By managing the complete transaction cycle, the solution provider can further tailor its system to address the unique needs of different industries. For example, construction companies and suppliers of capital goods are often required to provide guarantees or sureties with a long or even unlimited expiry period. Upon completion of the underlying commercial transaction, these guarantees require the beneficiary to return the original paper document to a bank along with the letter, often notarised, confirming the release. This is a labour-intensive and time-consuming process, especially if the beneficiary has changed offices several times and must look for an original received a long time ago.


The integrated corporate trade finance solutions also offer significant benefits to financial institutions. When the multibank concept for trade finance was first offered to corporates in the early 2000s, most banks opposed it. They saw it as a threat that could commoditise the trade finance business by weakening captive corporate relationships and putting additional pressure on reducing fees. However, as regulatory pressures forced financial institutions to de-risk more and more of their relations, it became clear that MNCs and even medium-sized corporates transacting globally need multiple banks. The integrated platforms provide financial institutions with an opportunity to preserve corporate relationships by offering value-added services. For example, such a solution can automate bank agent services for managing facilities and settling fees. It can also help a bank to increase its deal origination potential while seamlessly off-selling financial risk to other banks or securitising it for distribution to a wider pool of investors.

One important factor to consider when implementing an end-to-end digitisation solution is its ability to switch to the traditional paper-based process at any stage of the transaction. The 2020 ICC Global Survey on Trade Finance reported that many regions, especially those with the largest volumes of letters of credit and bank guarantees, still require paper versions of documents such as bills of exchange, insurance policies, promissory notes, bills of lading and certificates of origin.2 Many beneficiaries, even in digitally advanced countries, insist on hand-signed paper guarantees and sureties. A corporate that decides to digitise its trade finance operations should check that the proposed solution can also deal with paper-based processes and can easily transition between paper and digital platforms in a user-friendly way.


Corporates are also subjected to increasingly strict information security and privacy demands primarily necessitated by personal data protection regulations such as GDPR in Europe, CCPA in the US and similar national laws in other countries. These regulations require companies to validate and demonstrate information security compliance not only for their own operations, but also for all suppliers handling their personal and commercial information. The associated effort and cost are significantly reduced if an IT service provider can demonstrate compliance with industry frameworks such as ISO 27001, SOC 1 and SOC 2.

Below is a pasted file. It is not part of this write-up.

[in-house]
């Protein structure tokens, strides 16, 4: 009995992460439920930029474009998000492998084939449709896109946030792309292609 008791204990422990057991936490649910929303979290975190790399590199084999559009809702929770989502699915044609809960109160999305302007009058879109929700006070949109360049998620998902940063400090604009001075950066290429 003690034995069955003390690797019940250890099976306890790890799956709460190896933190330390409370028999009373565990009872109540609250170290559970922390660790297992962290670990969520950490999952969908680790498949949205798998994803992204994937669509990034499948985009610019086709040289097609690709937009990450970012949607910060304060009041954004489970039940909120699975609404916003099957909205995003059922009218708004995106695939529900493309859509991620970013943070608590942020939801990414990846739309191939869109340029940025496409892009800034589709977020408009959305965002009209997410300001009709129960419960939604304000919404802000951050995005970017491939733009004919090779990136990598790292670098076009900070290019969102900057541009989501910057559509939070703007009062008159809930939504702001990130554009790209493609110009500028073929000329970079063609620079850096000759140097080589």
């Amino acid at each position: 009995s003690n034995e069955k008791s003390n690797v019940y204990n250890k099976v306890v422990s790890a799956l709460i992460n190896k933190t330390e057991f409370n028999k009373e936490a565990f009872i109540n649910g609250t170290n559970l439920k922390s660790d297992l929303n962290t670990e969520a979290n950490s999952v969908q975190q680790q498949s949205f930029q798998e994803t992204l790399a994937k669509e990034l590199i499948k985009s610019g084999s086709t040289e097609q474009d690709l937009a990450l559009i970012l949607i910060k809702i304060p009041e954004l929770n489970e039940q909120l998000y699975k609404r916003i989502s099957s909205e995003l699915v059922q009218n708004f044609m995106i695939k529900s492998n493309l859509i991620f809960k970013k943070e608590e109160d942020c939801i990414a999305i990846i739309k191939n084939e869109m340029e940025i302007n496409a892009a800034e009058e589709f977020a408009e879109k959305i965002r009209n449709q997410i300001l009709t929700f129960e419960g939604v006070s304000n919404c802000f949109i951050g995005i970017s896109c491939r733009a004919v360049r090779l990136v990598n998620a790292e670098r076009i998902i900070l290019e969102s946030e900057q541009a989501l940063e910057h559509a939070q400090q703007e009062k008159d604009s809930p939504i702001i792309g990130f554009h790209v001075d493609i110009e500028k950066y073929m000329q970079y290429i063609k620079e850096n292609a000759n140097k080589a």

To summarise, when choosing a trade finance solution, the corporate should clearly understand the solution’s impact on its operations, value proposition and total ownership costs. For the wider ecosystem, it is also important to analyse the legal and governance framework describing the roles, responsibilities and liabilities of their participants. Asking an IT provider for a clear explanation of these issues ensures smooth implementation and long-term success of the trade finance solution.





Over 25 years ago, GlobalTrade Corporation (GTC) pioneered multi-bank trade finance solutions for corporates. The company continues to lead the industry with developing ecosystems aimed at digitising all stages of a trade finance transaction and connecting all transaction parties. The latest version of the company’s cloud solution includes features for establishing and managing relationships with banks and insurance companies, pricing of trade finance instruments, their issuance and advice, post-issuance events, managing electronic documentation and risk participation. Recognising that trade finance it tightly connected to other areas inside and outside a corporate organisation, GTC supports multiple interfaces and formats for sharing information with other internal corporate systems, such as ERP, financial reporting, cash management and payments, user management, as well as external platforms for connecting with banks and logistics providers. Taking the knowledge and expertise that GTC acquired from over 20 years of servicing MNCs, it created a streamlined version of its platform for SMEs that delivers major benefits of the enterprise version at a reduced cost and implementation effort.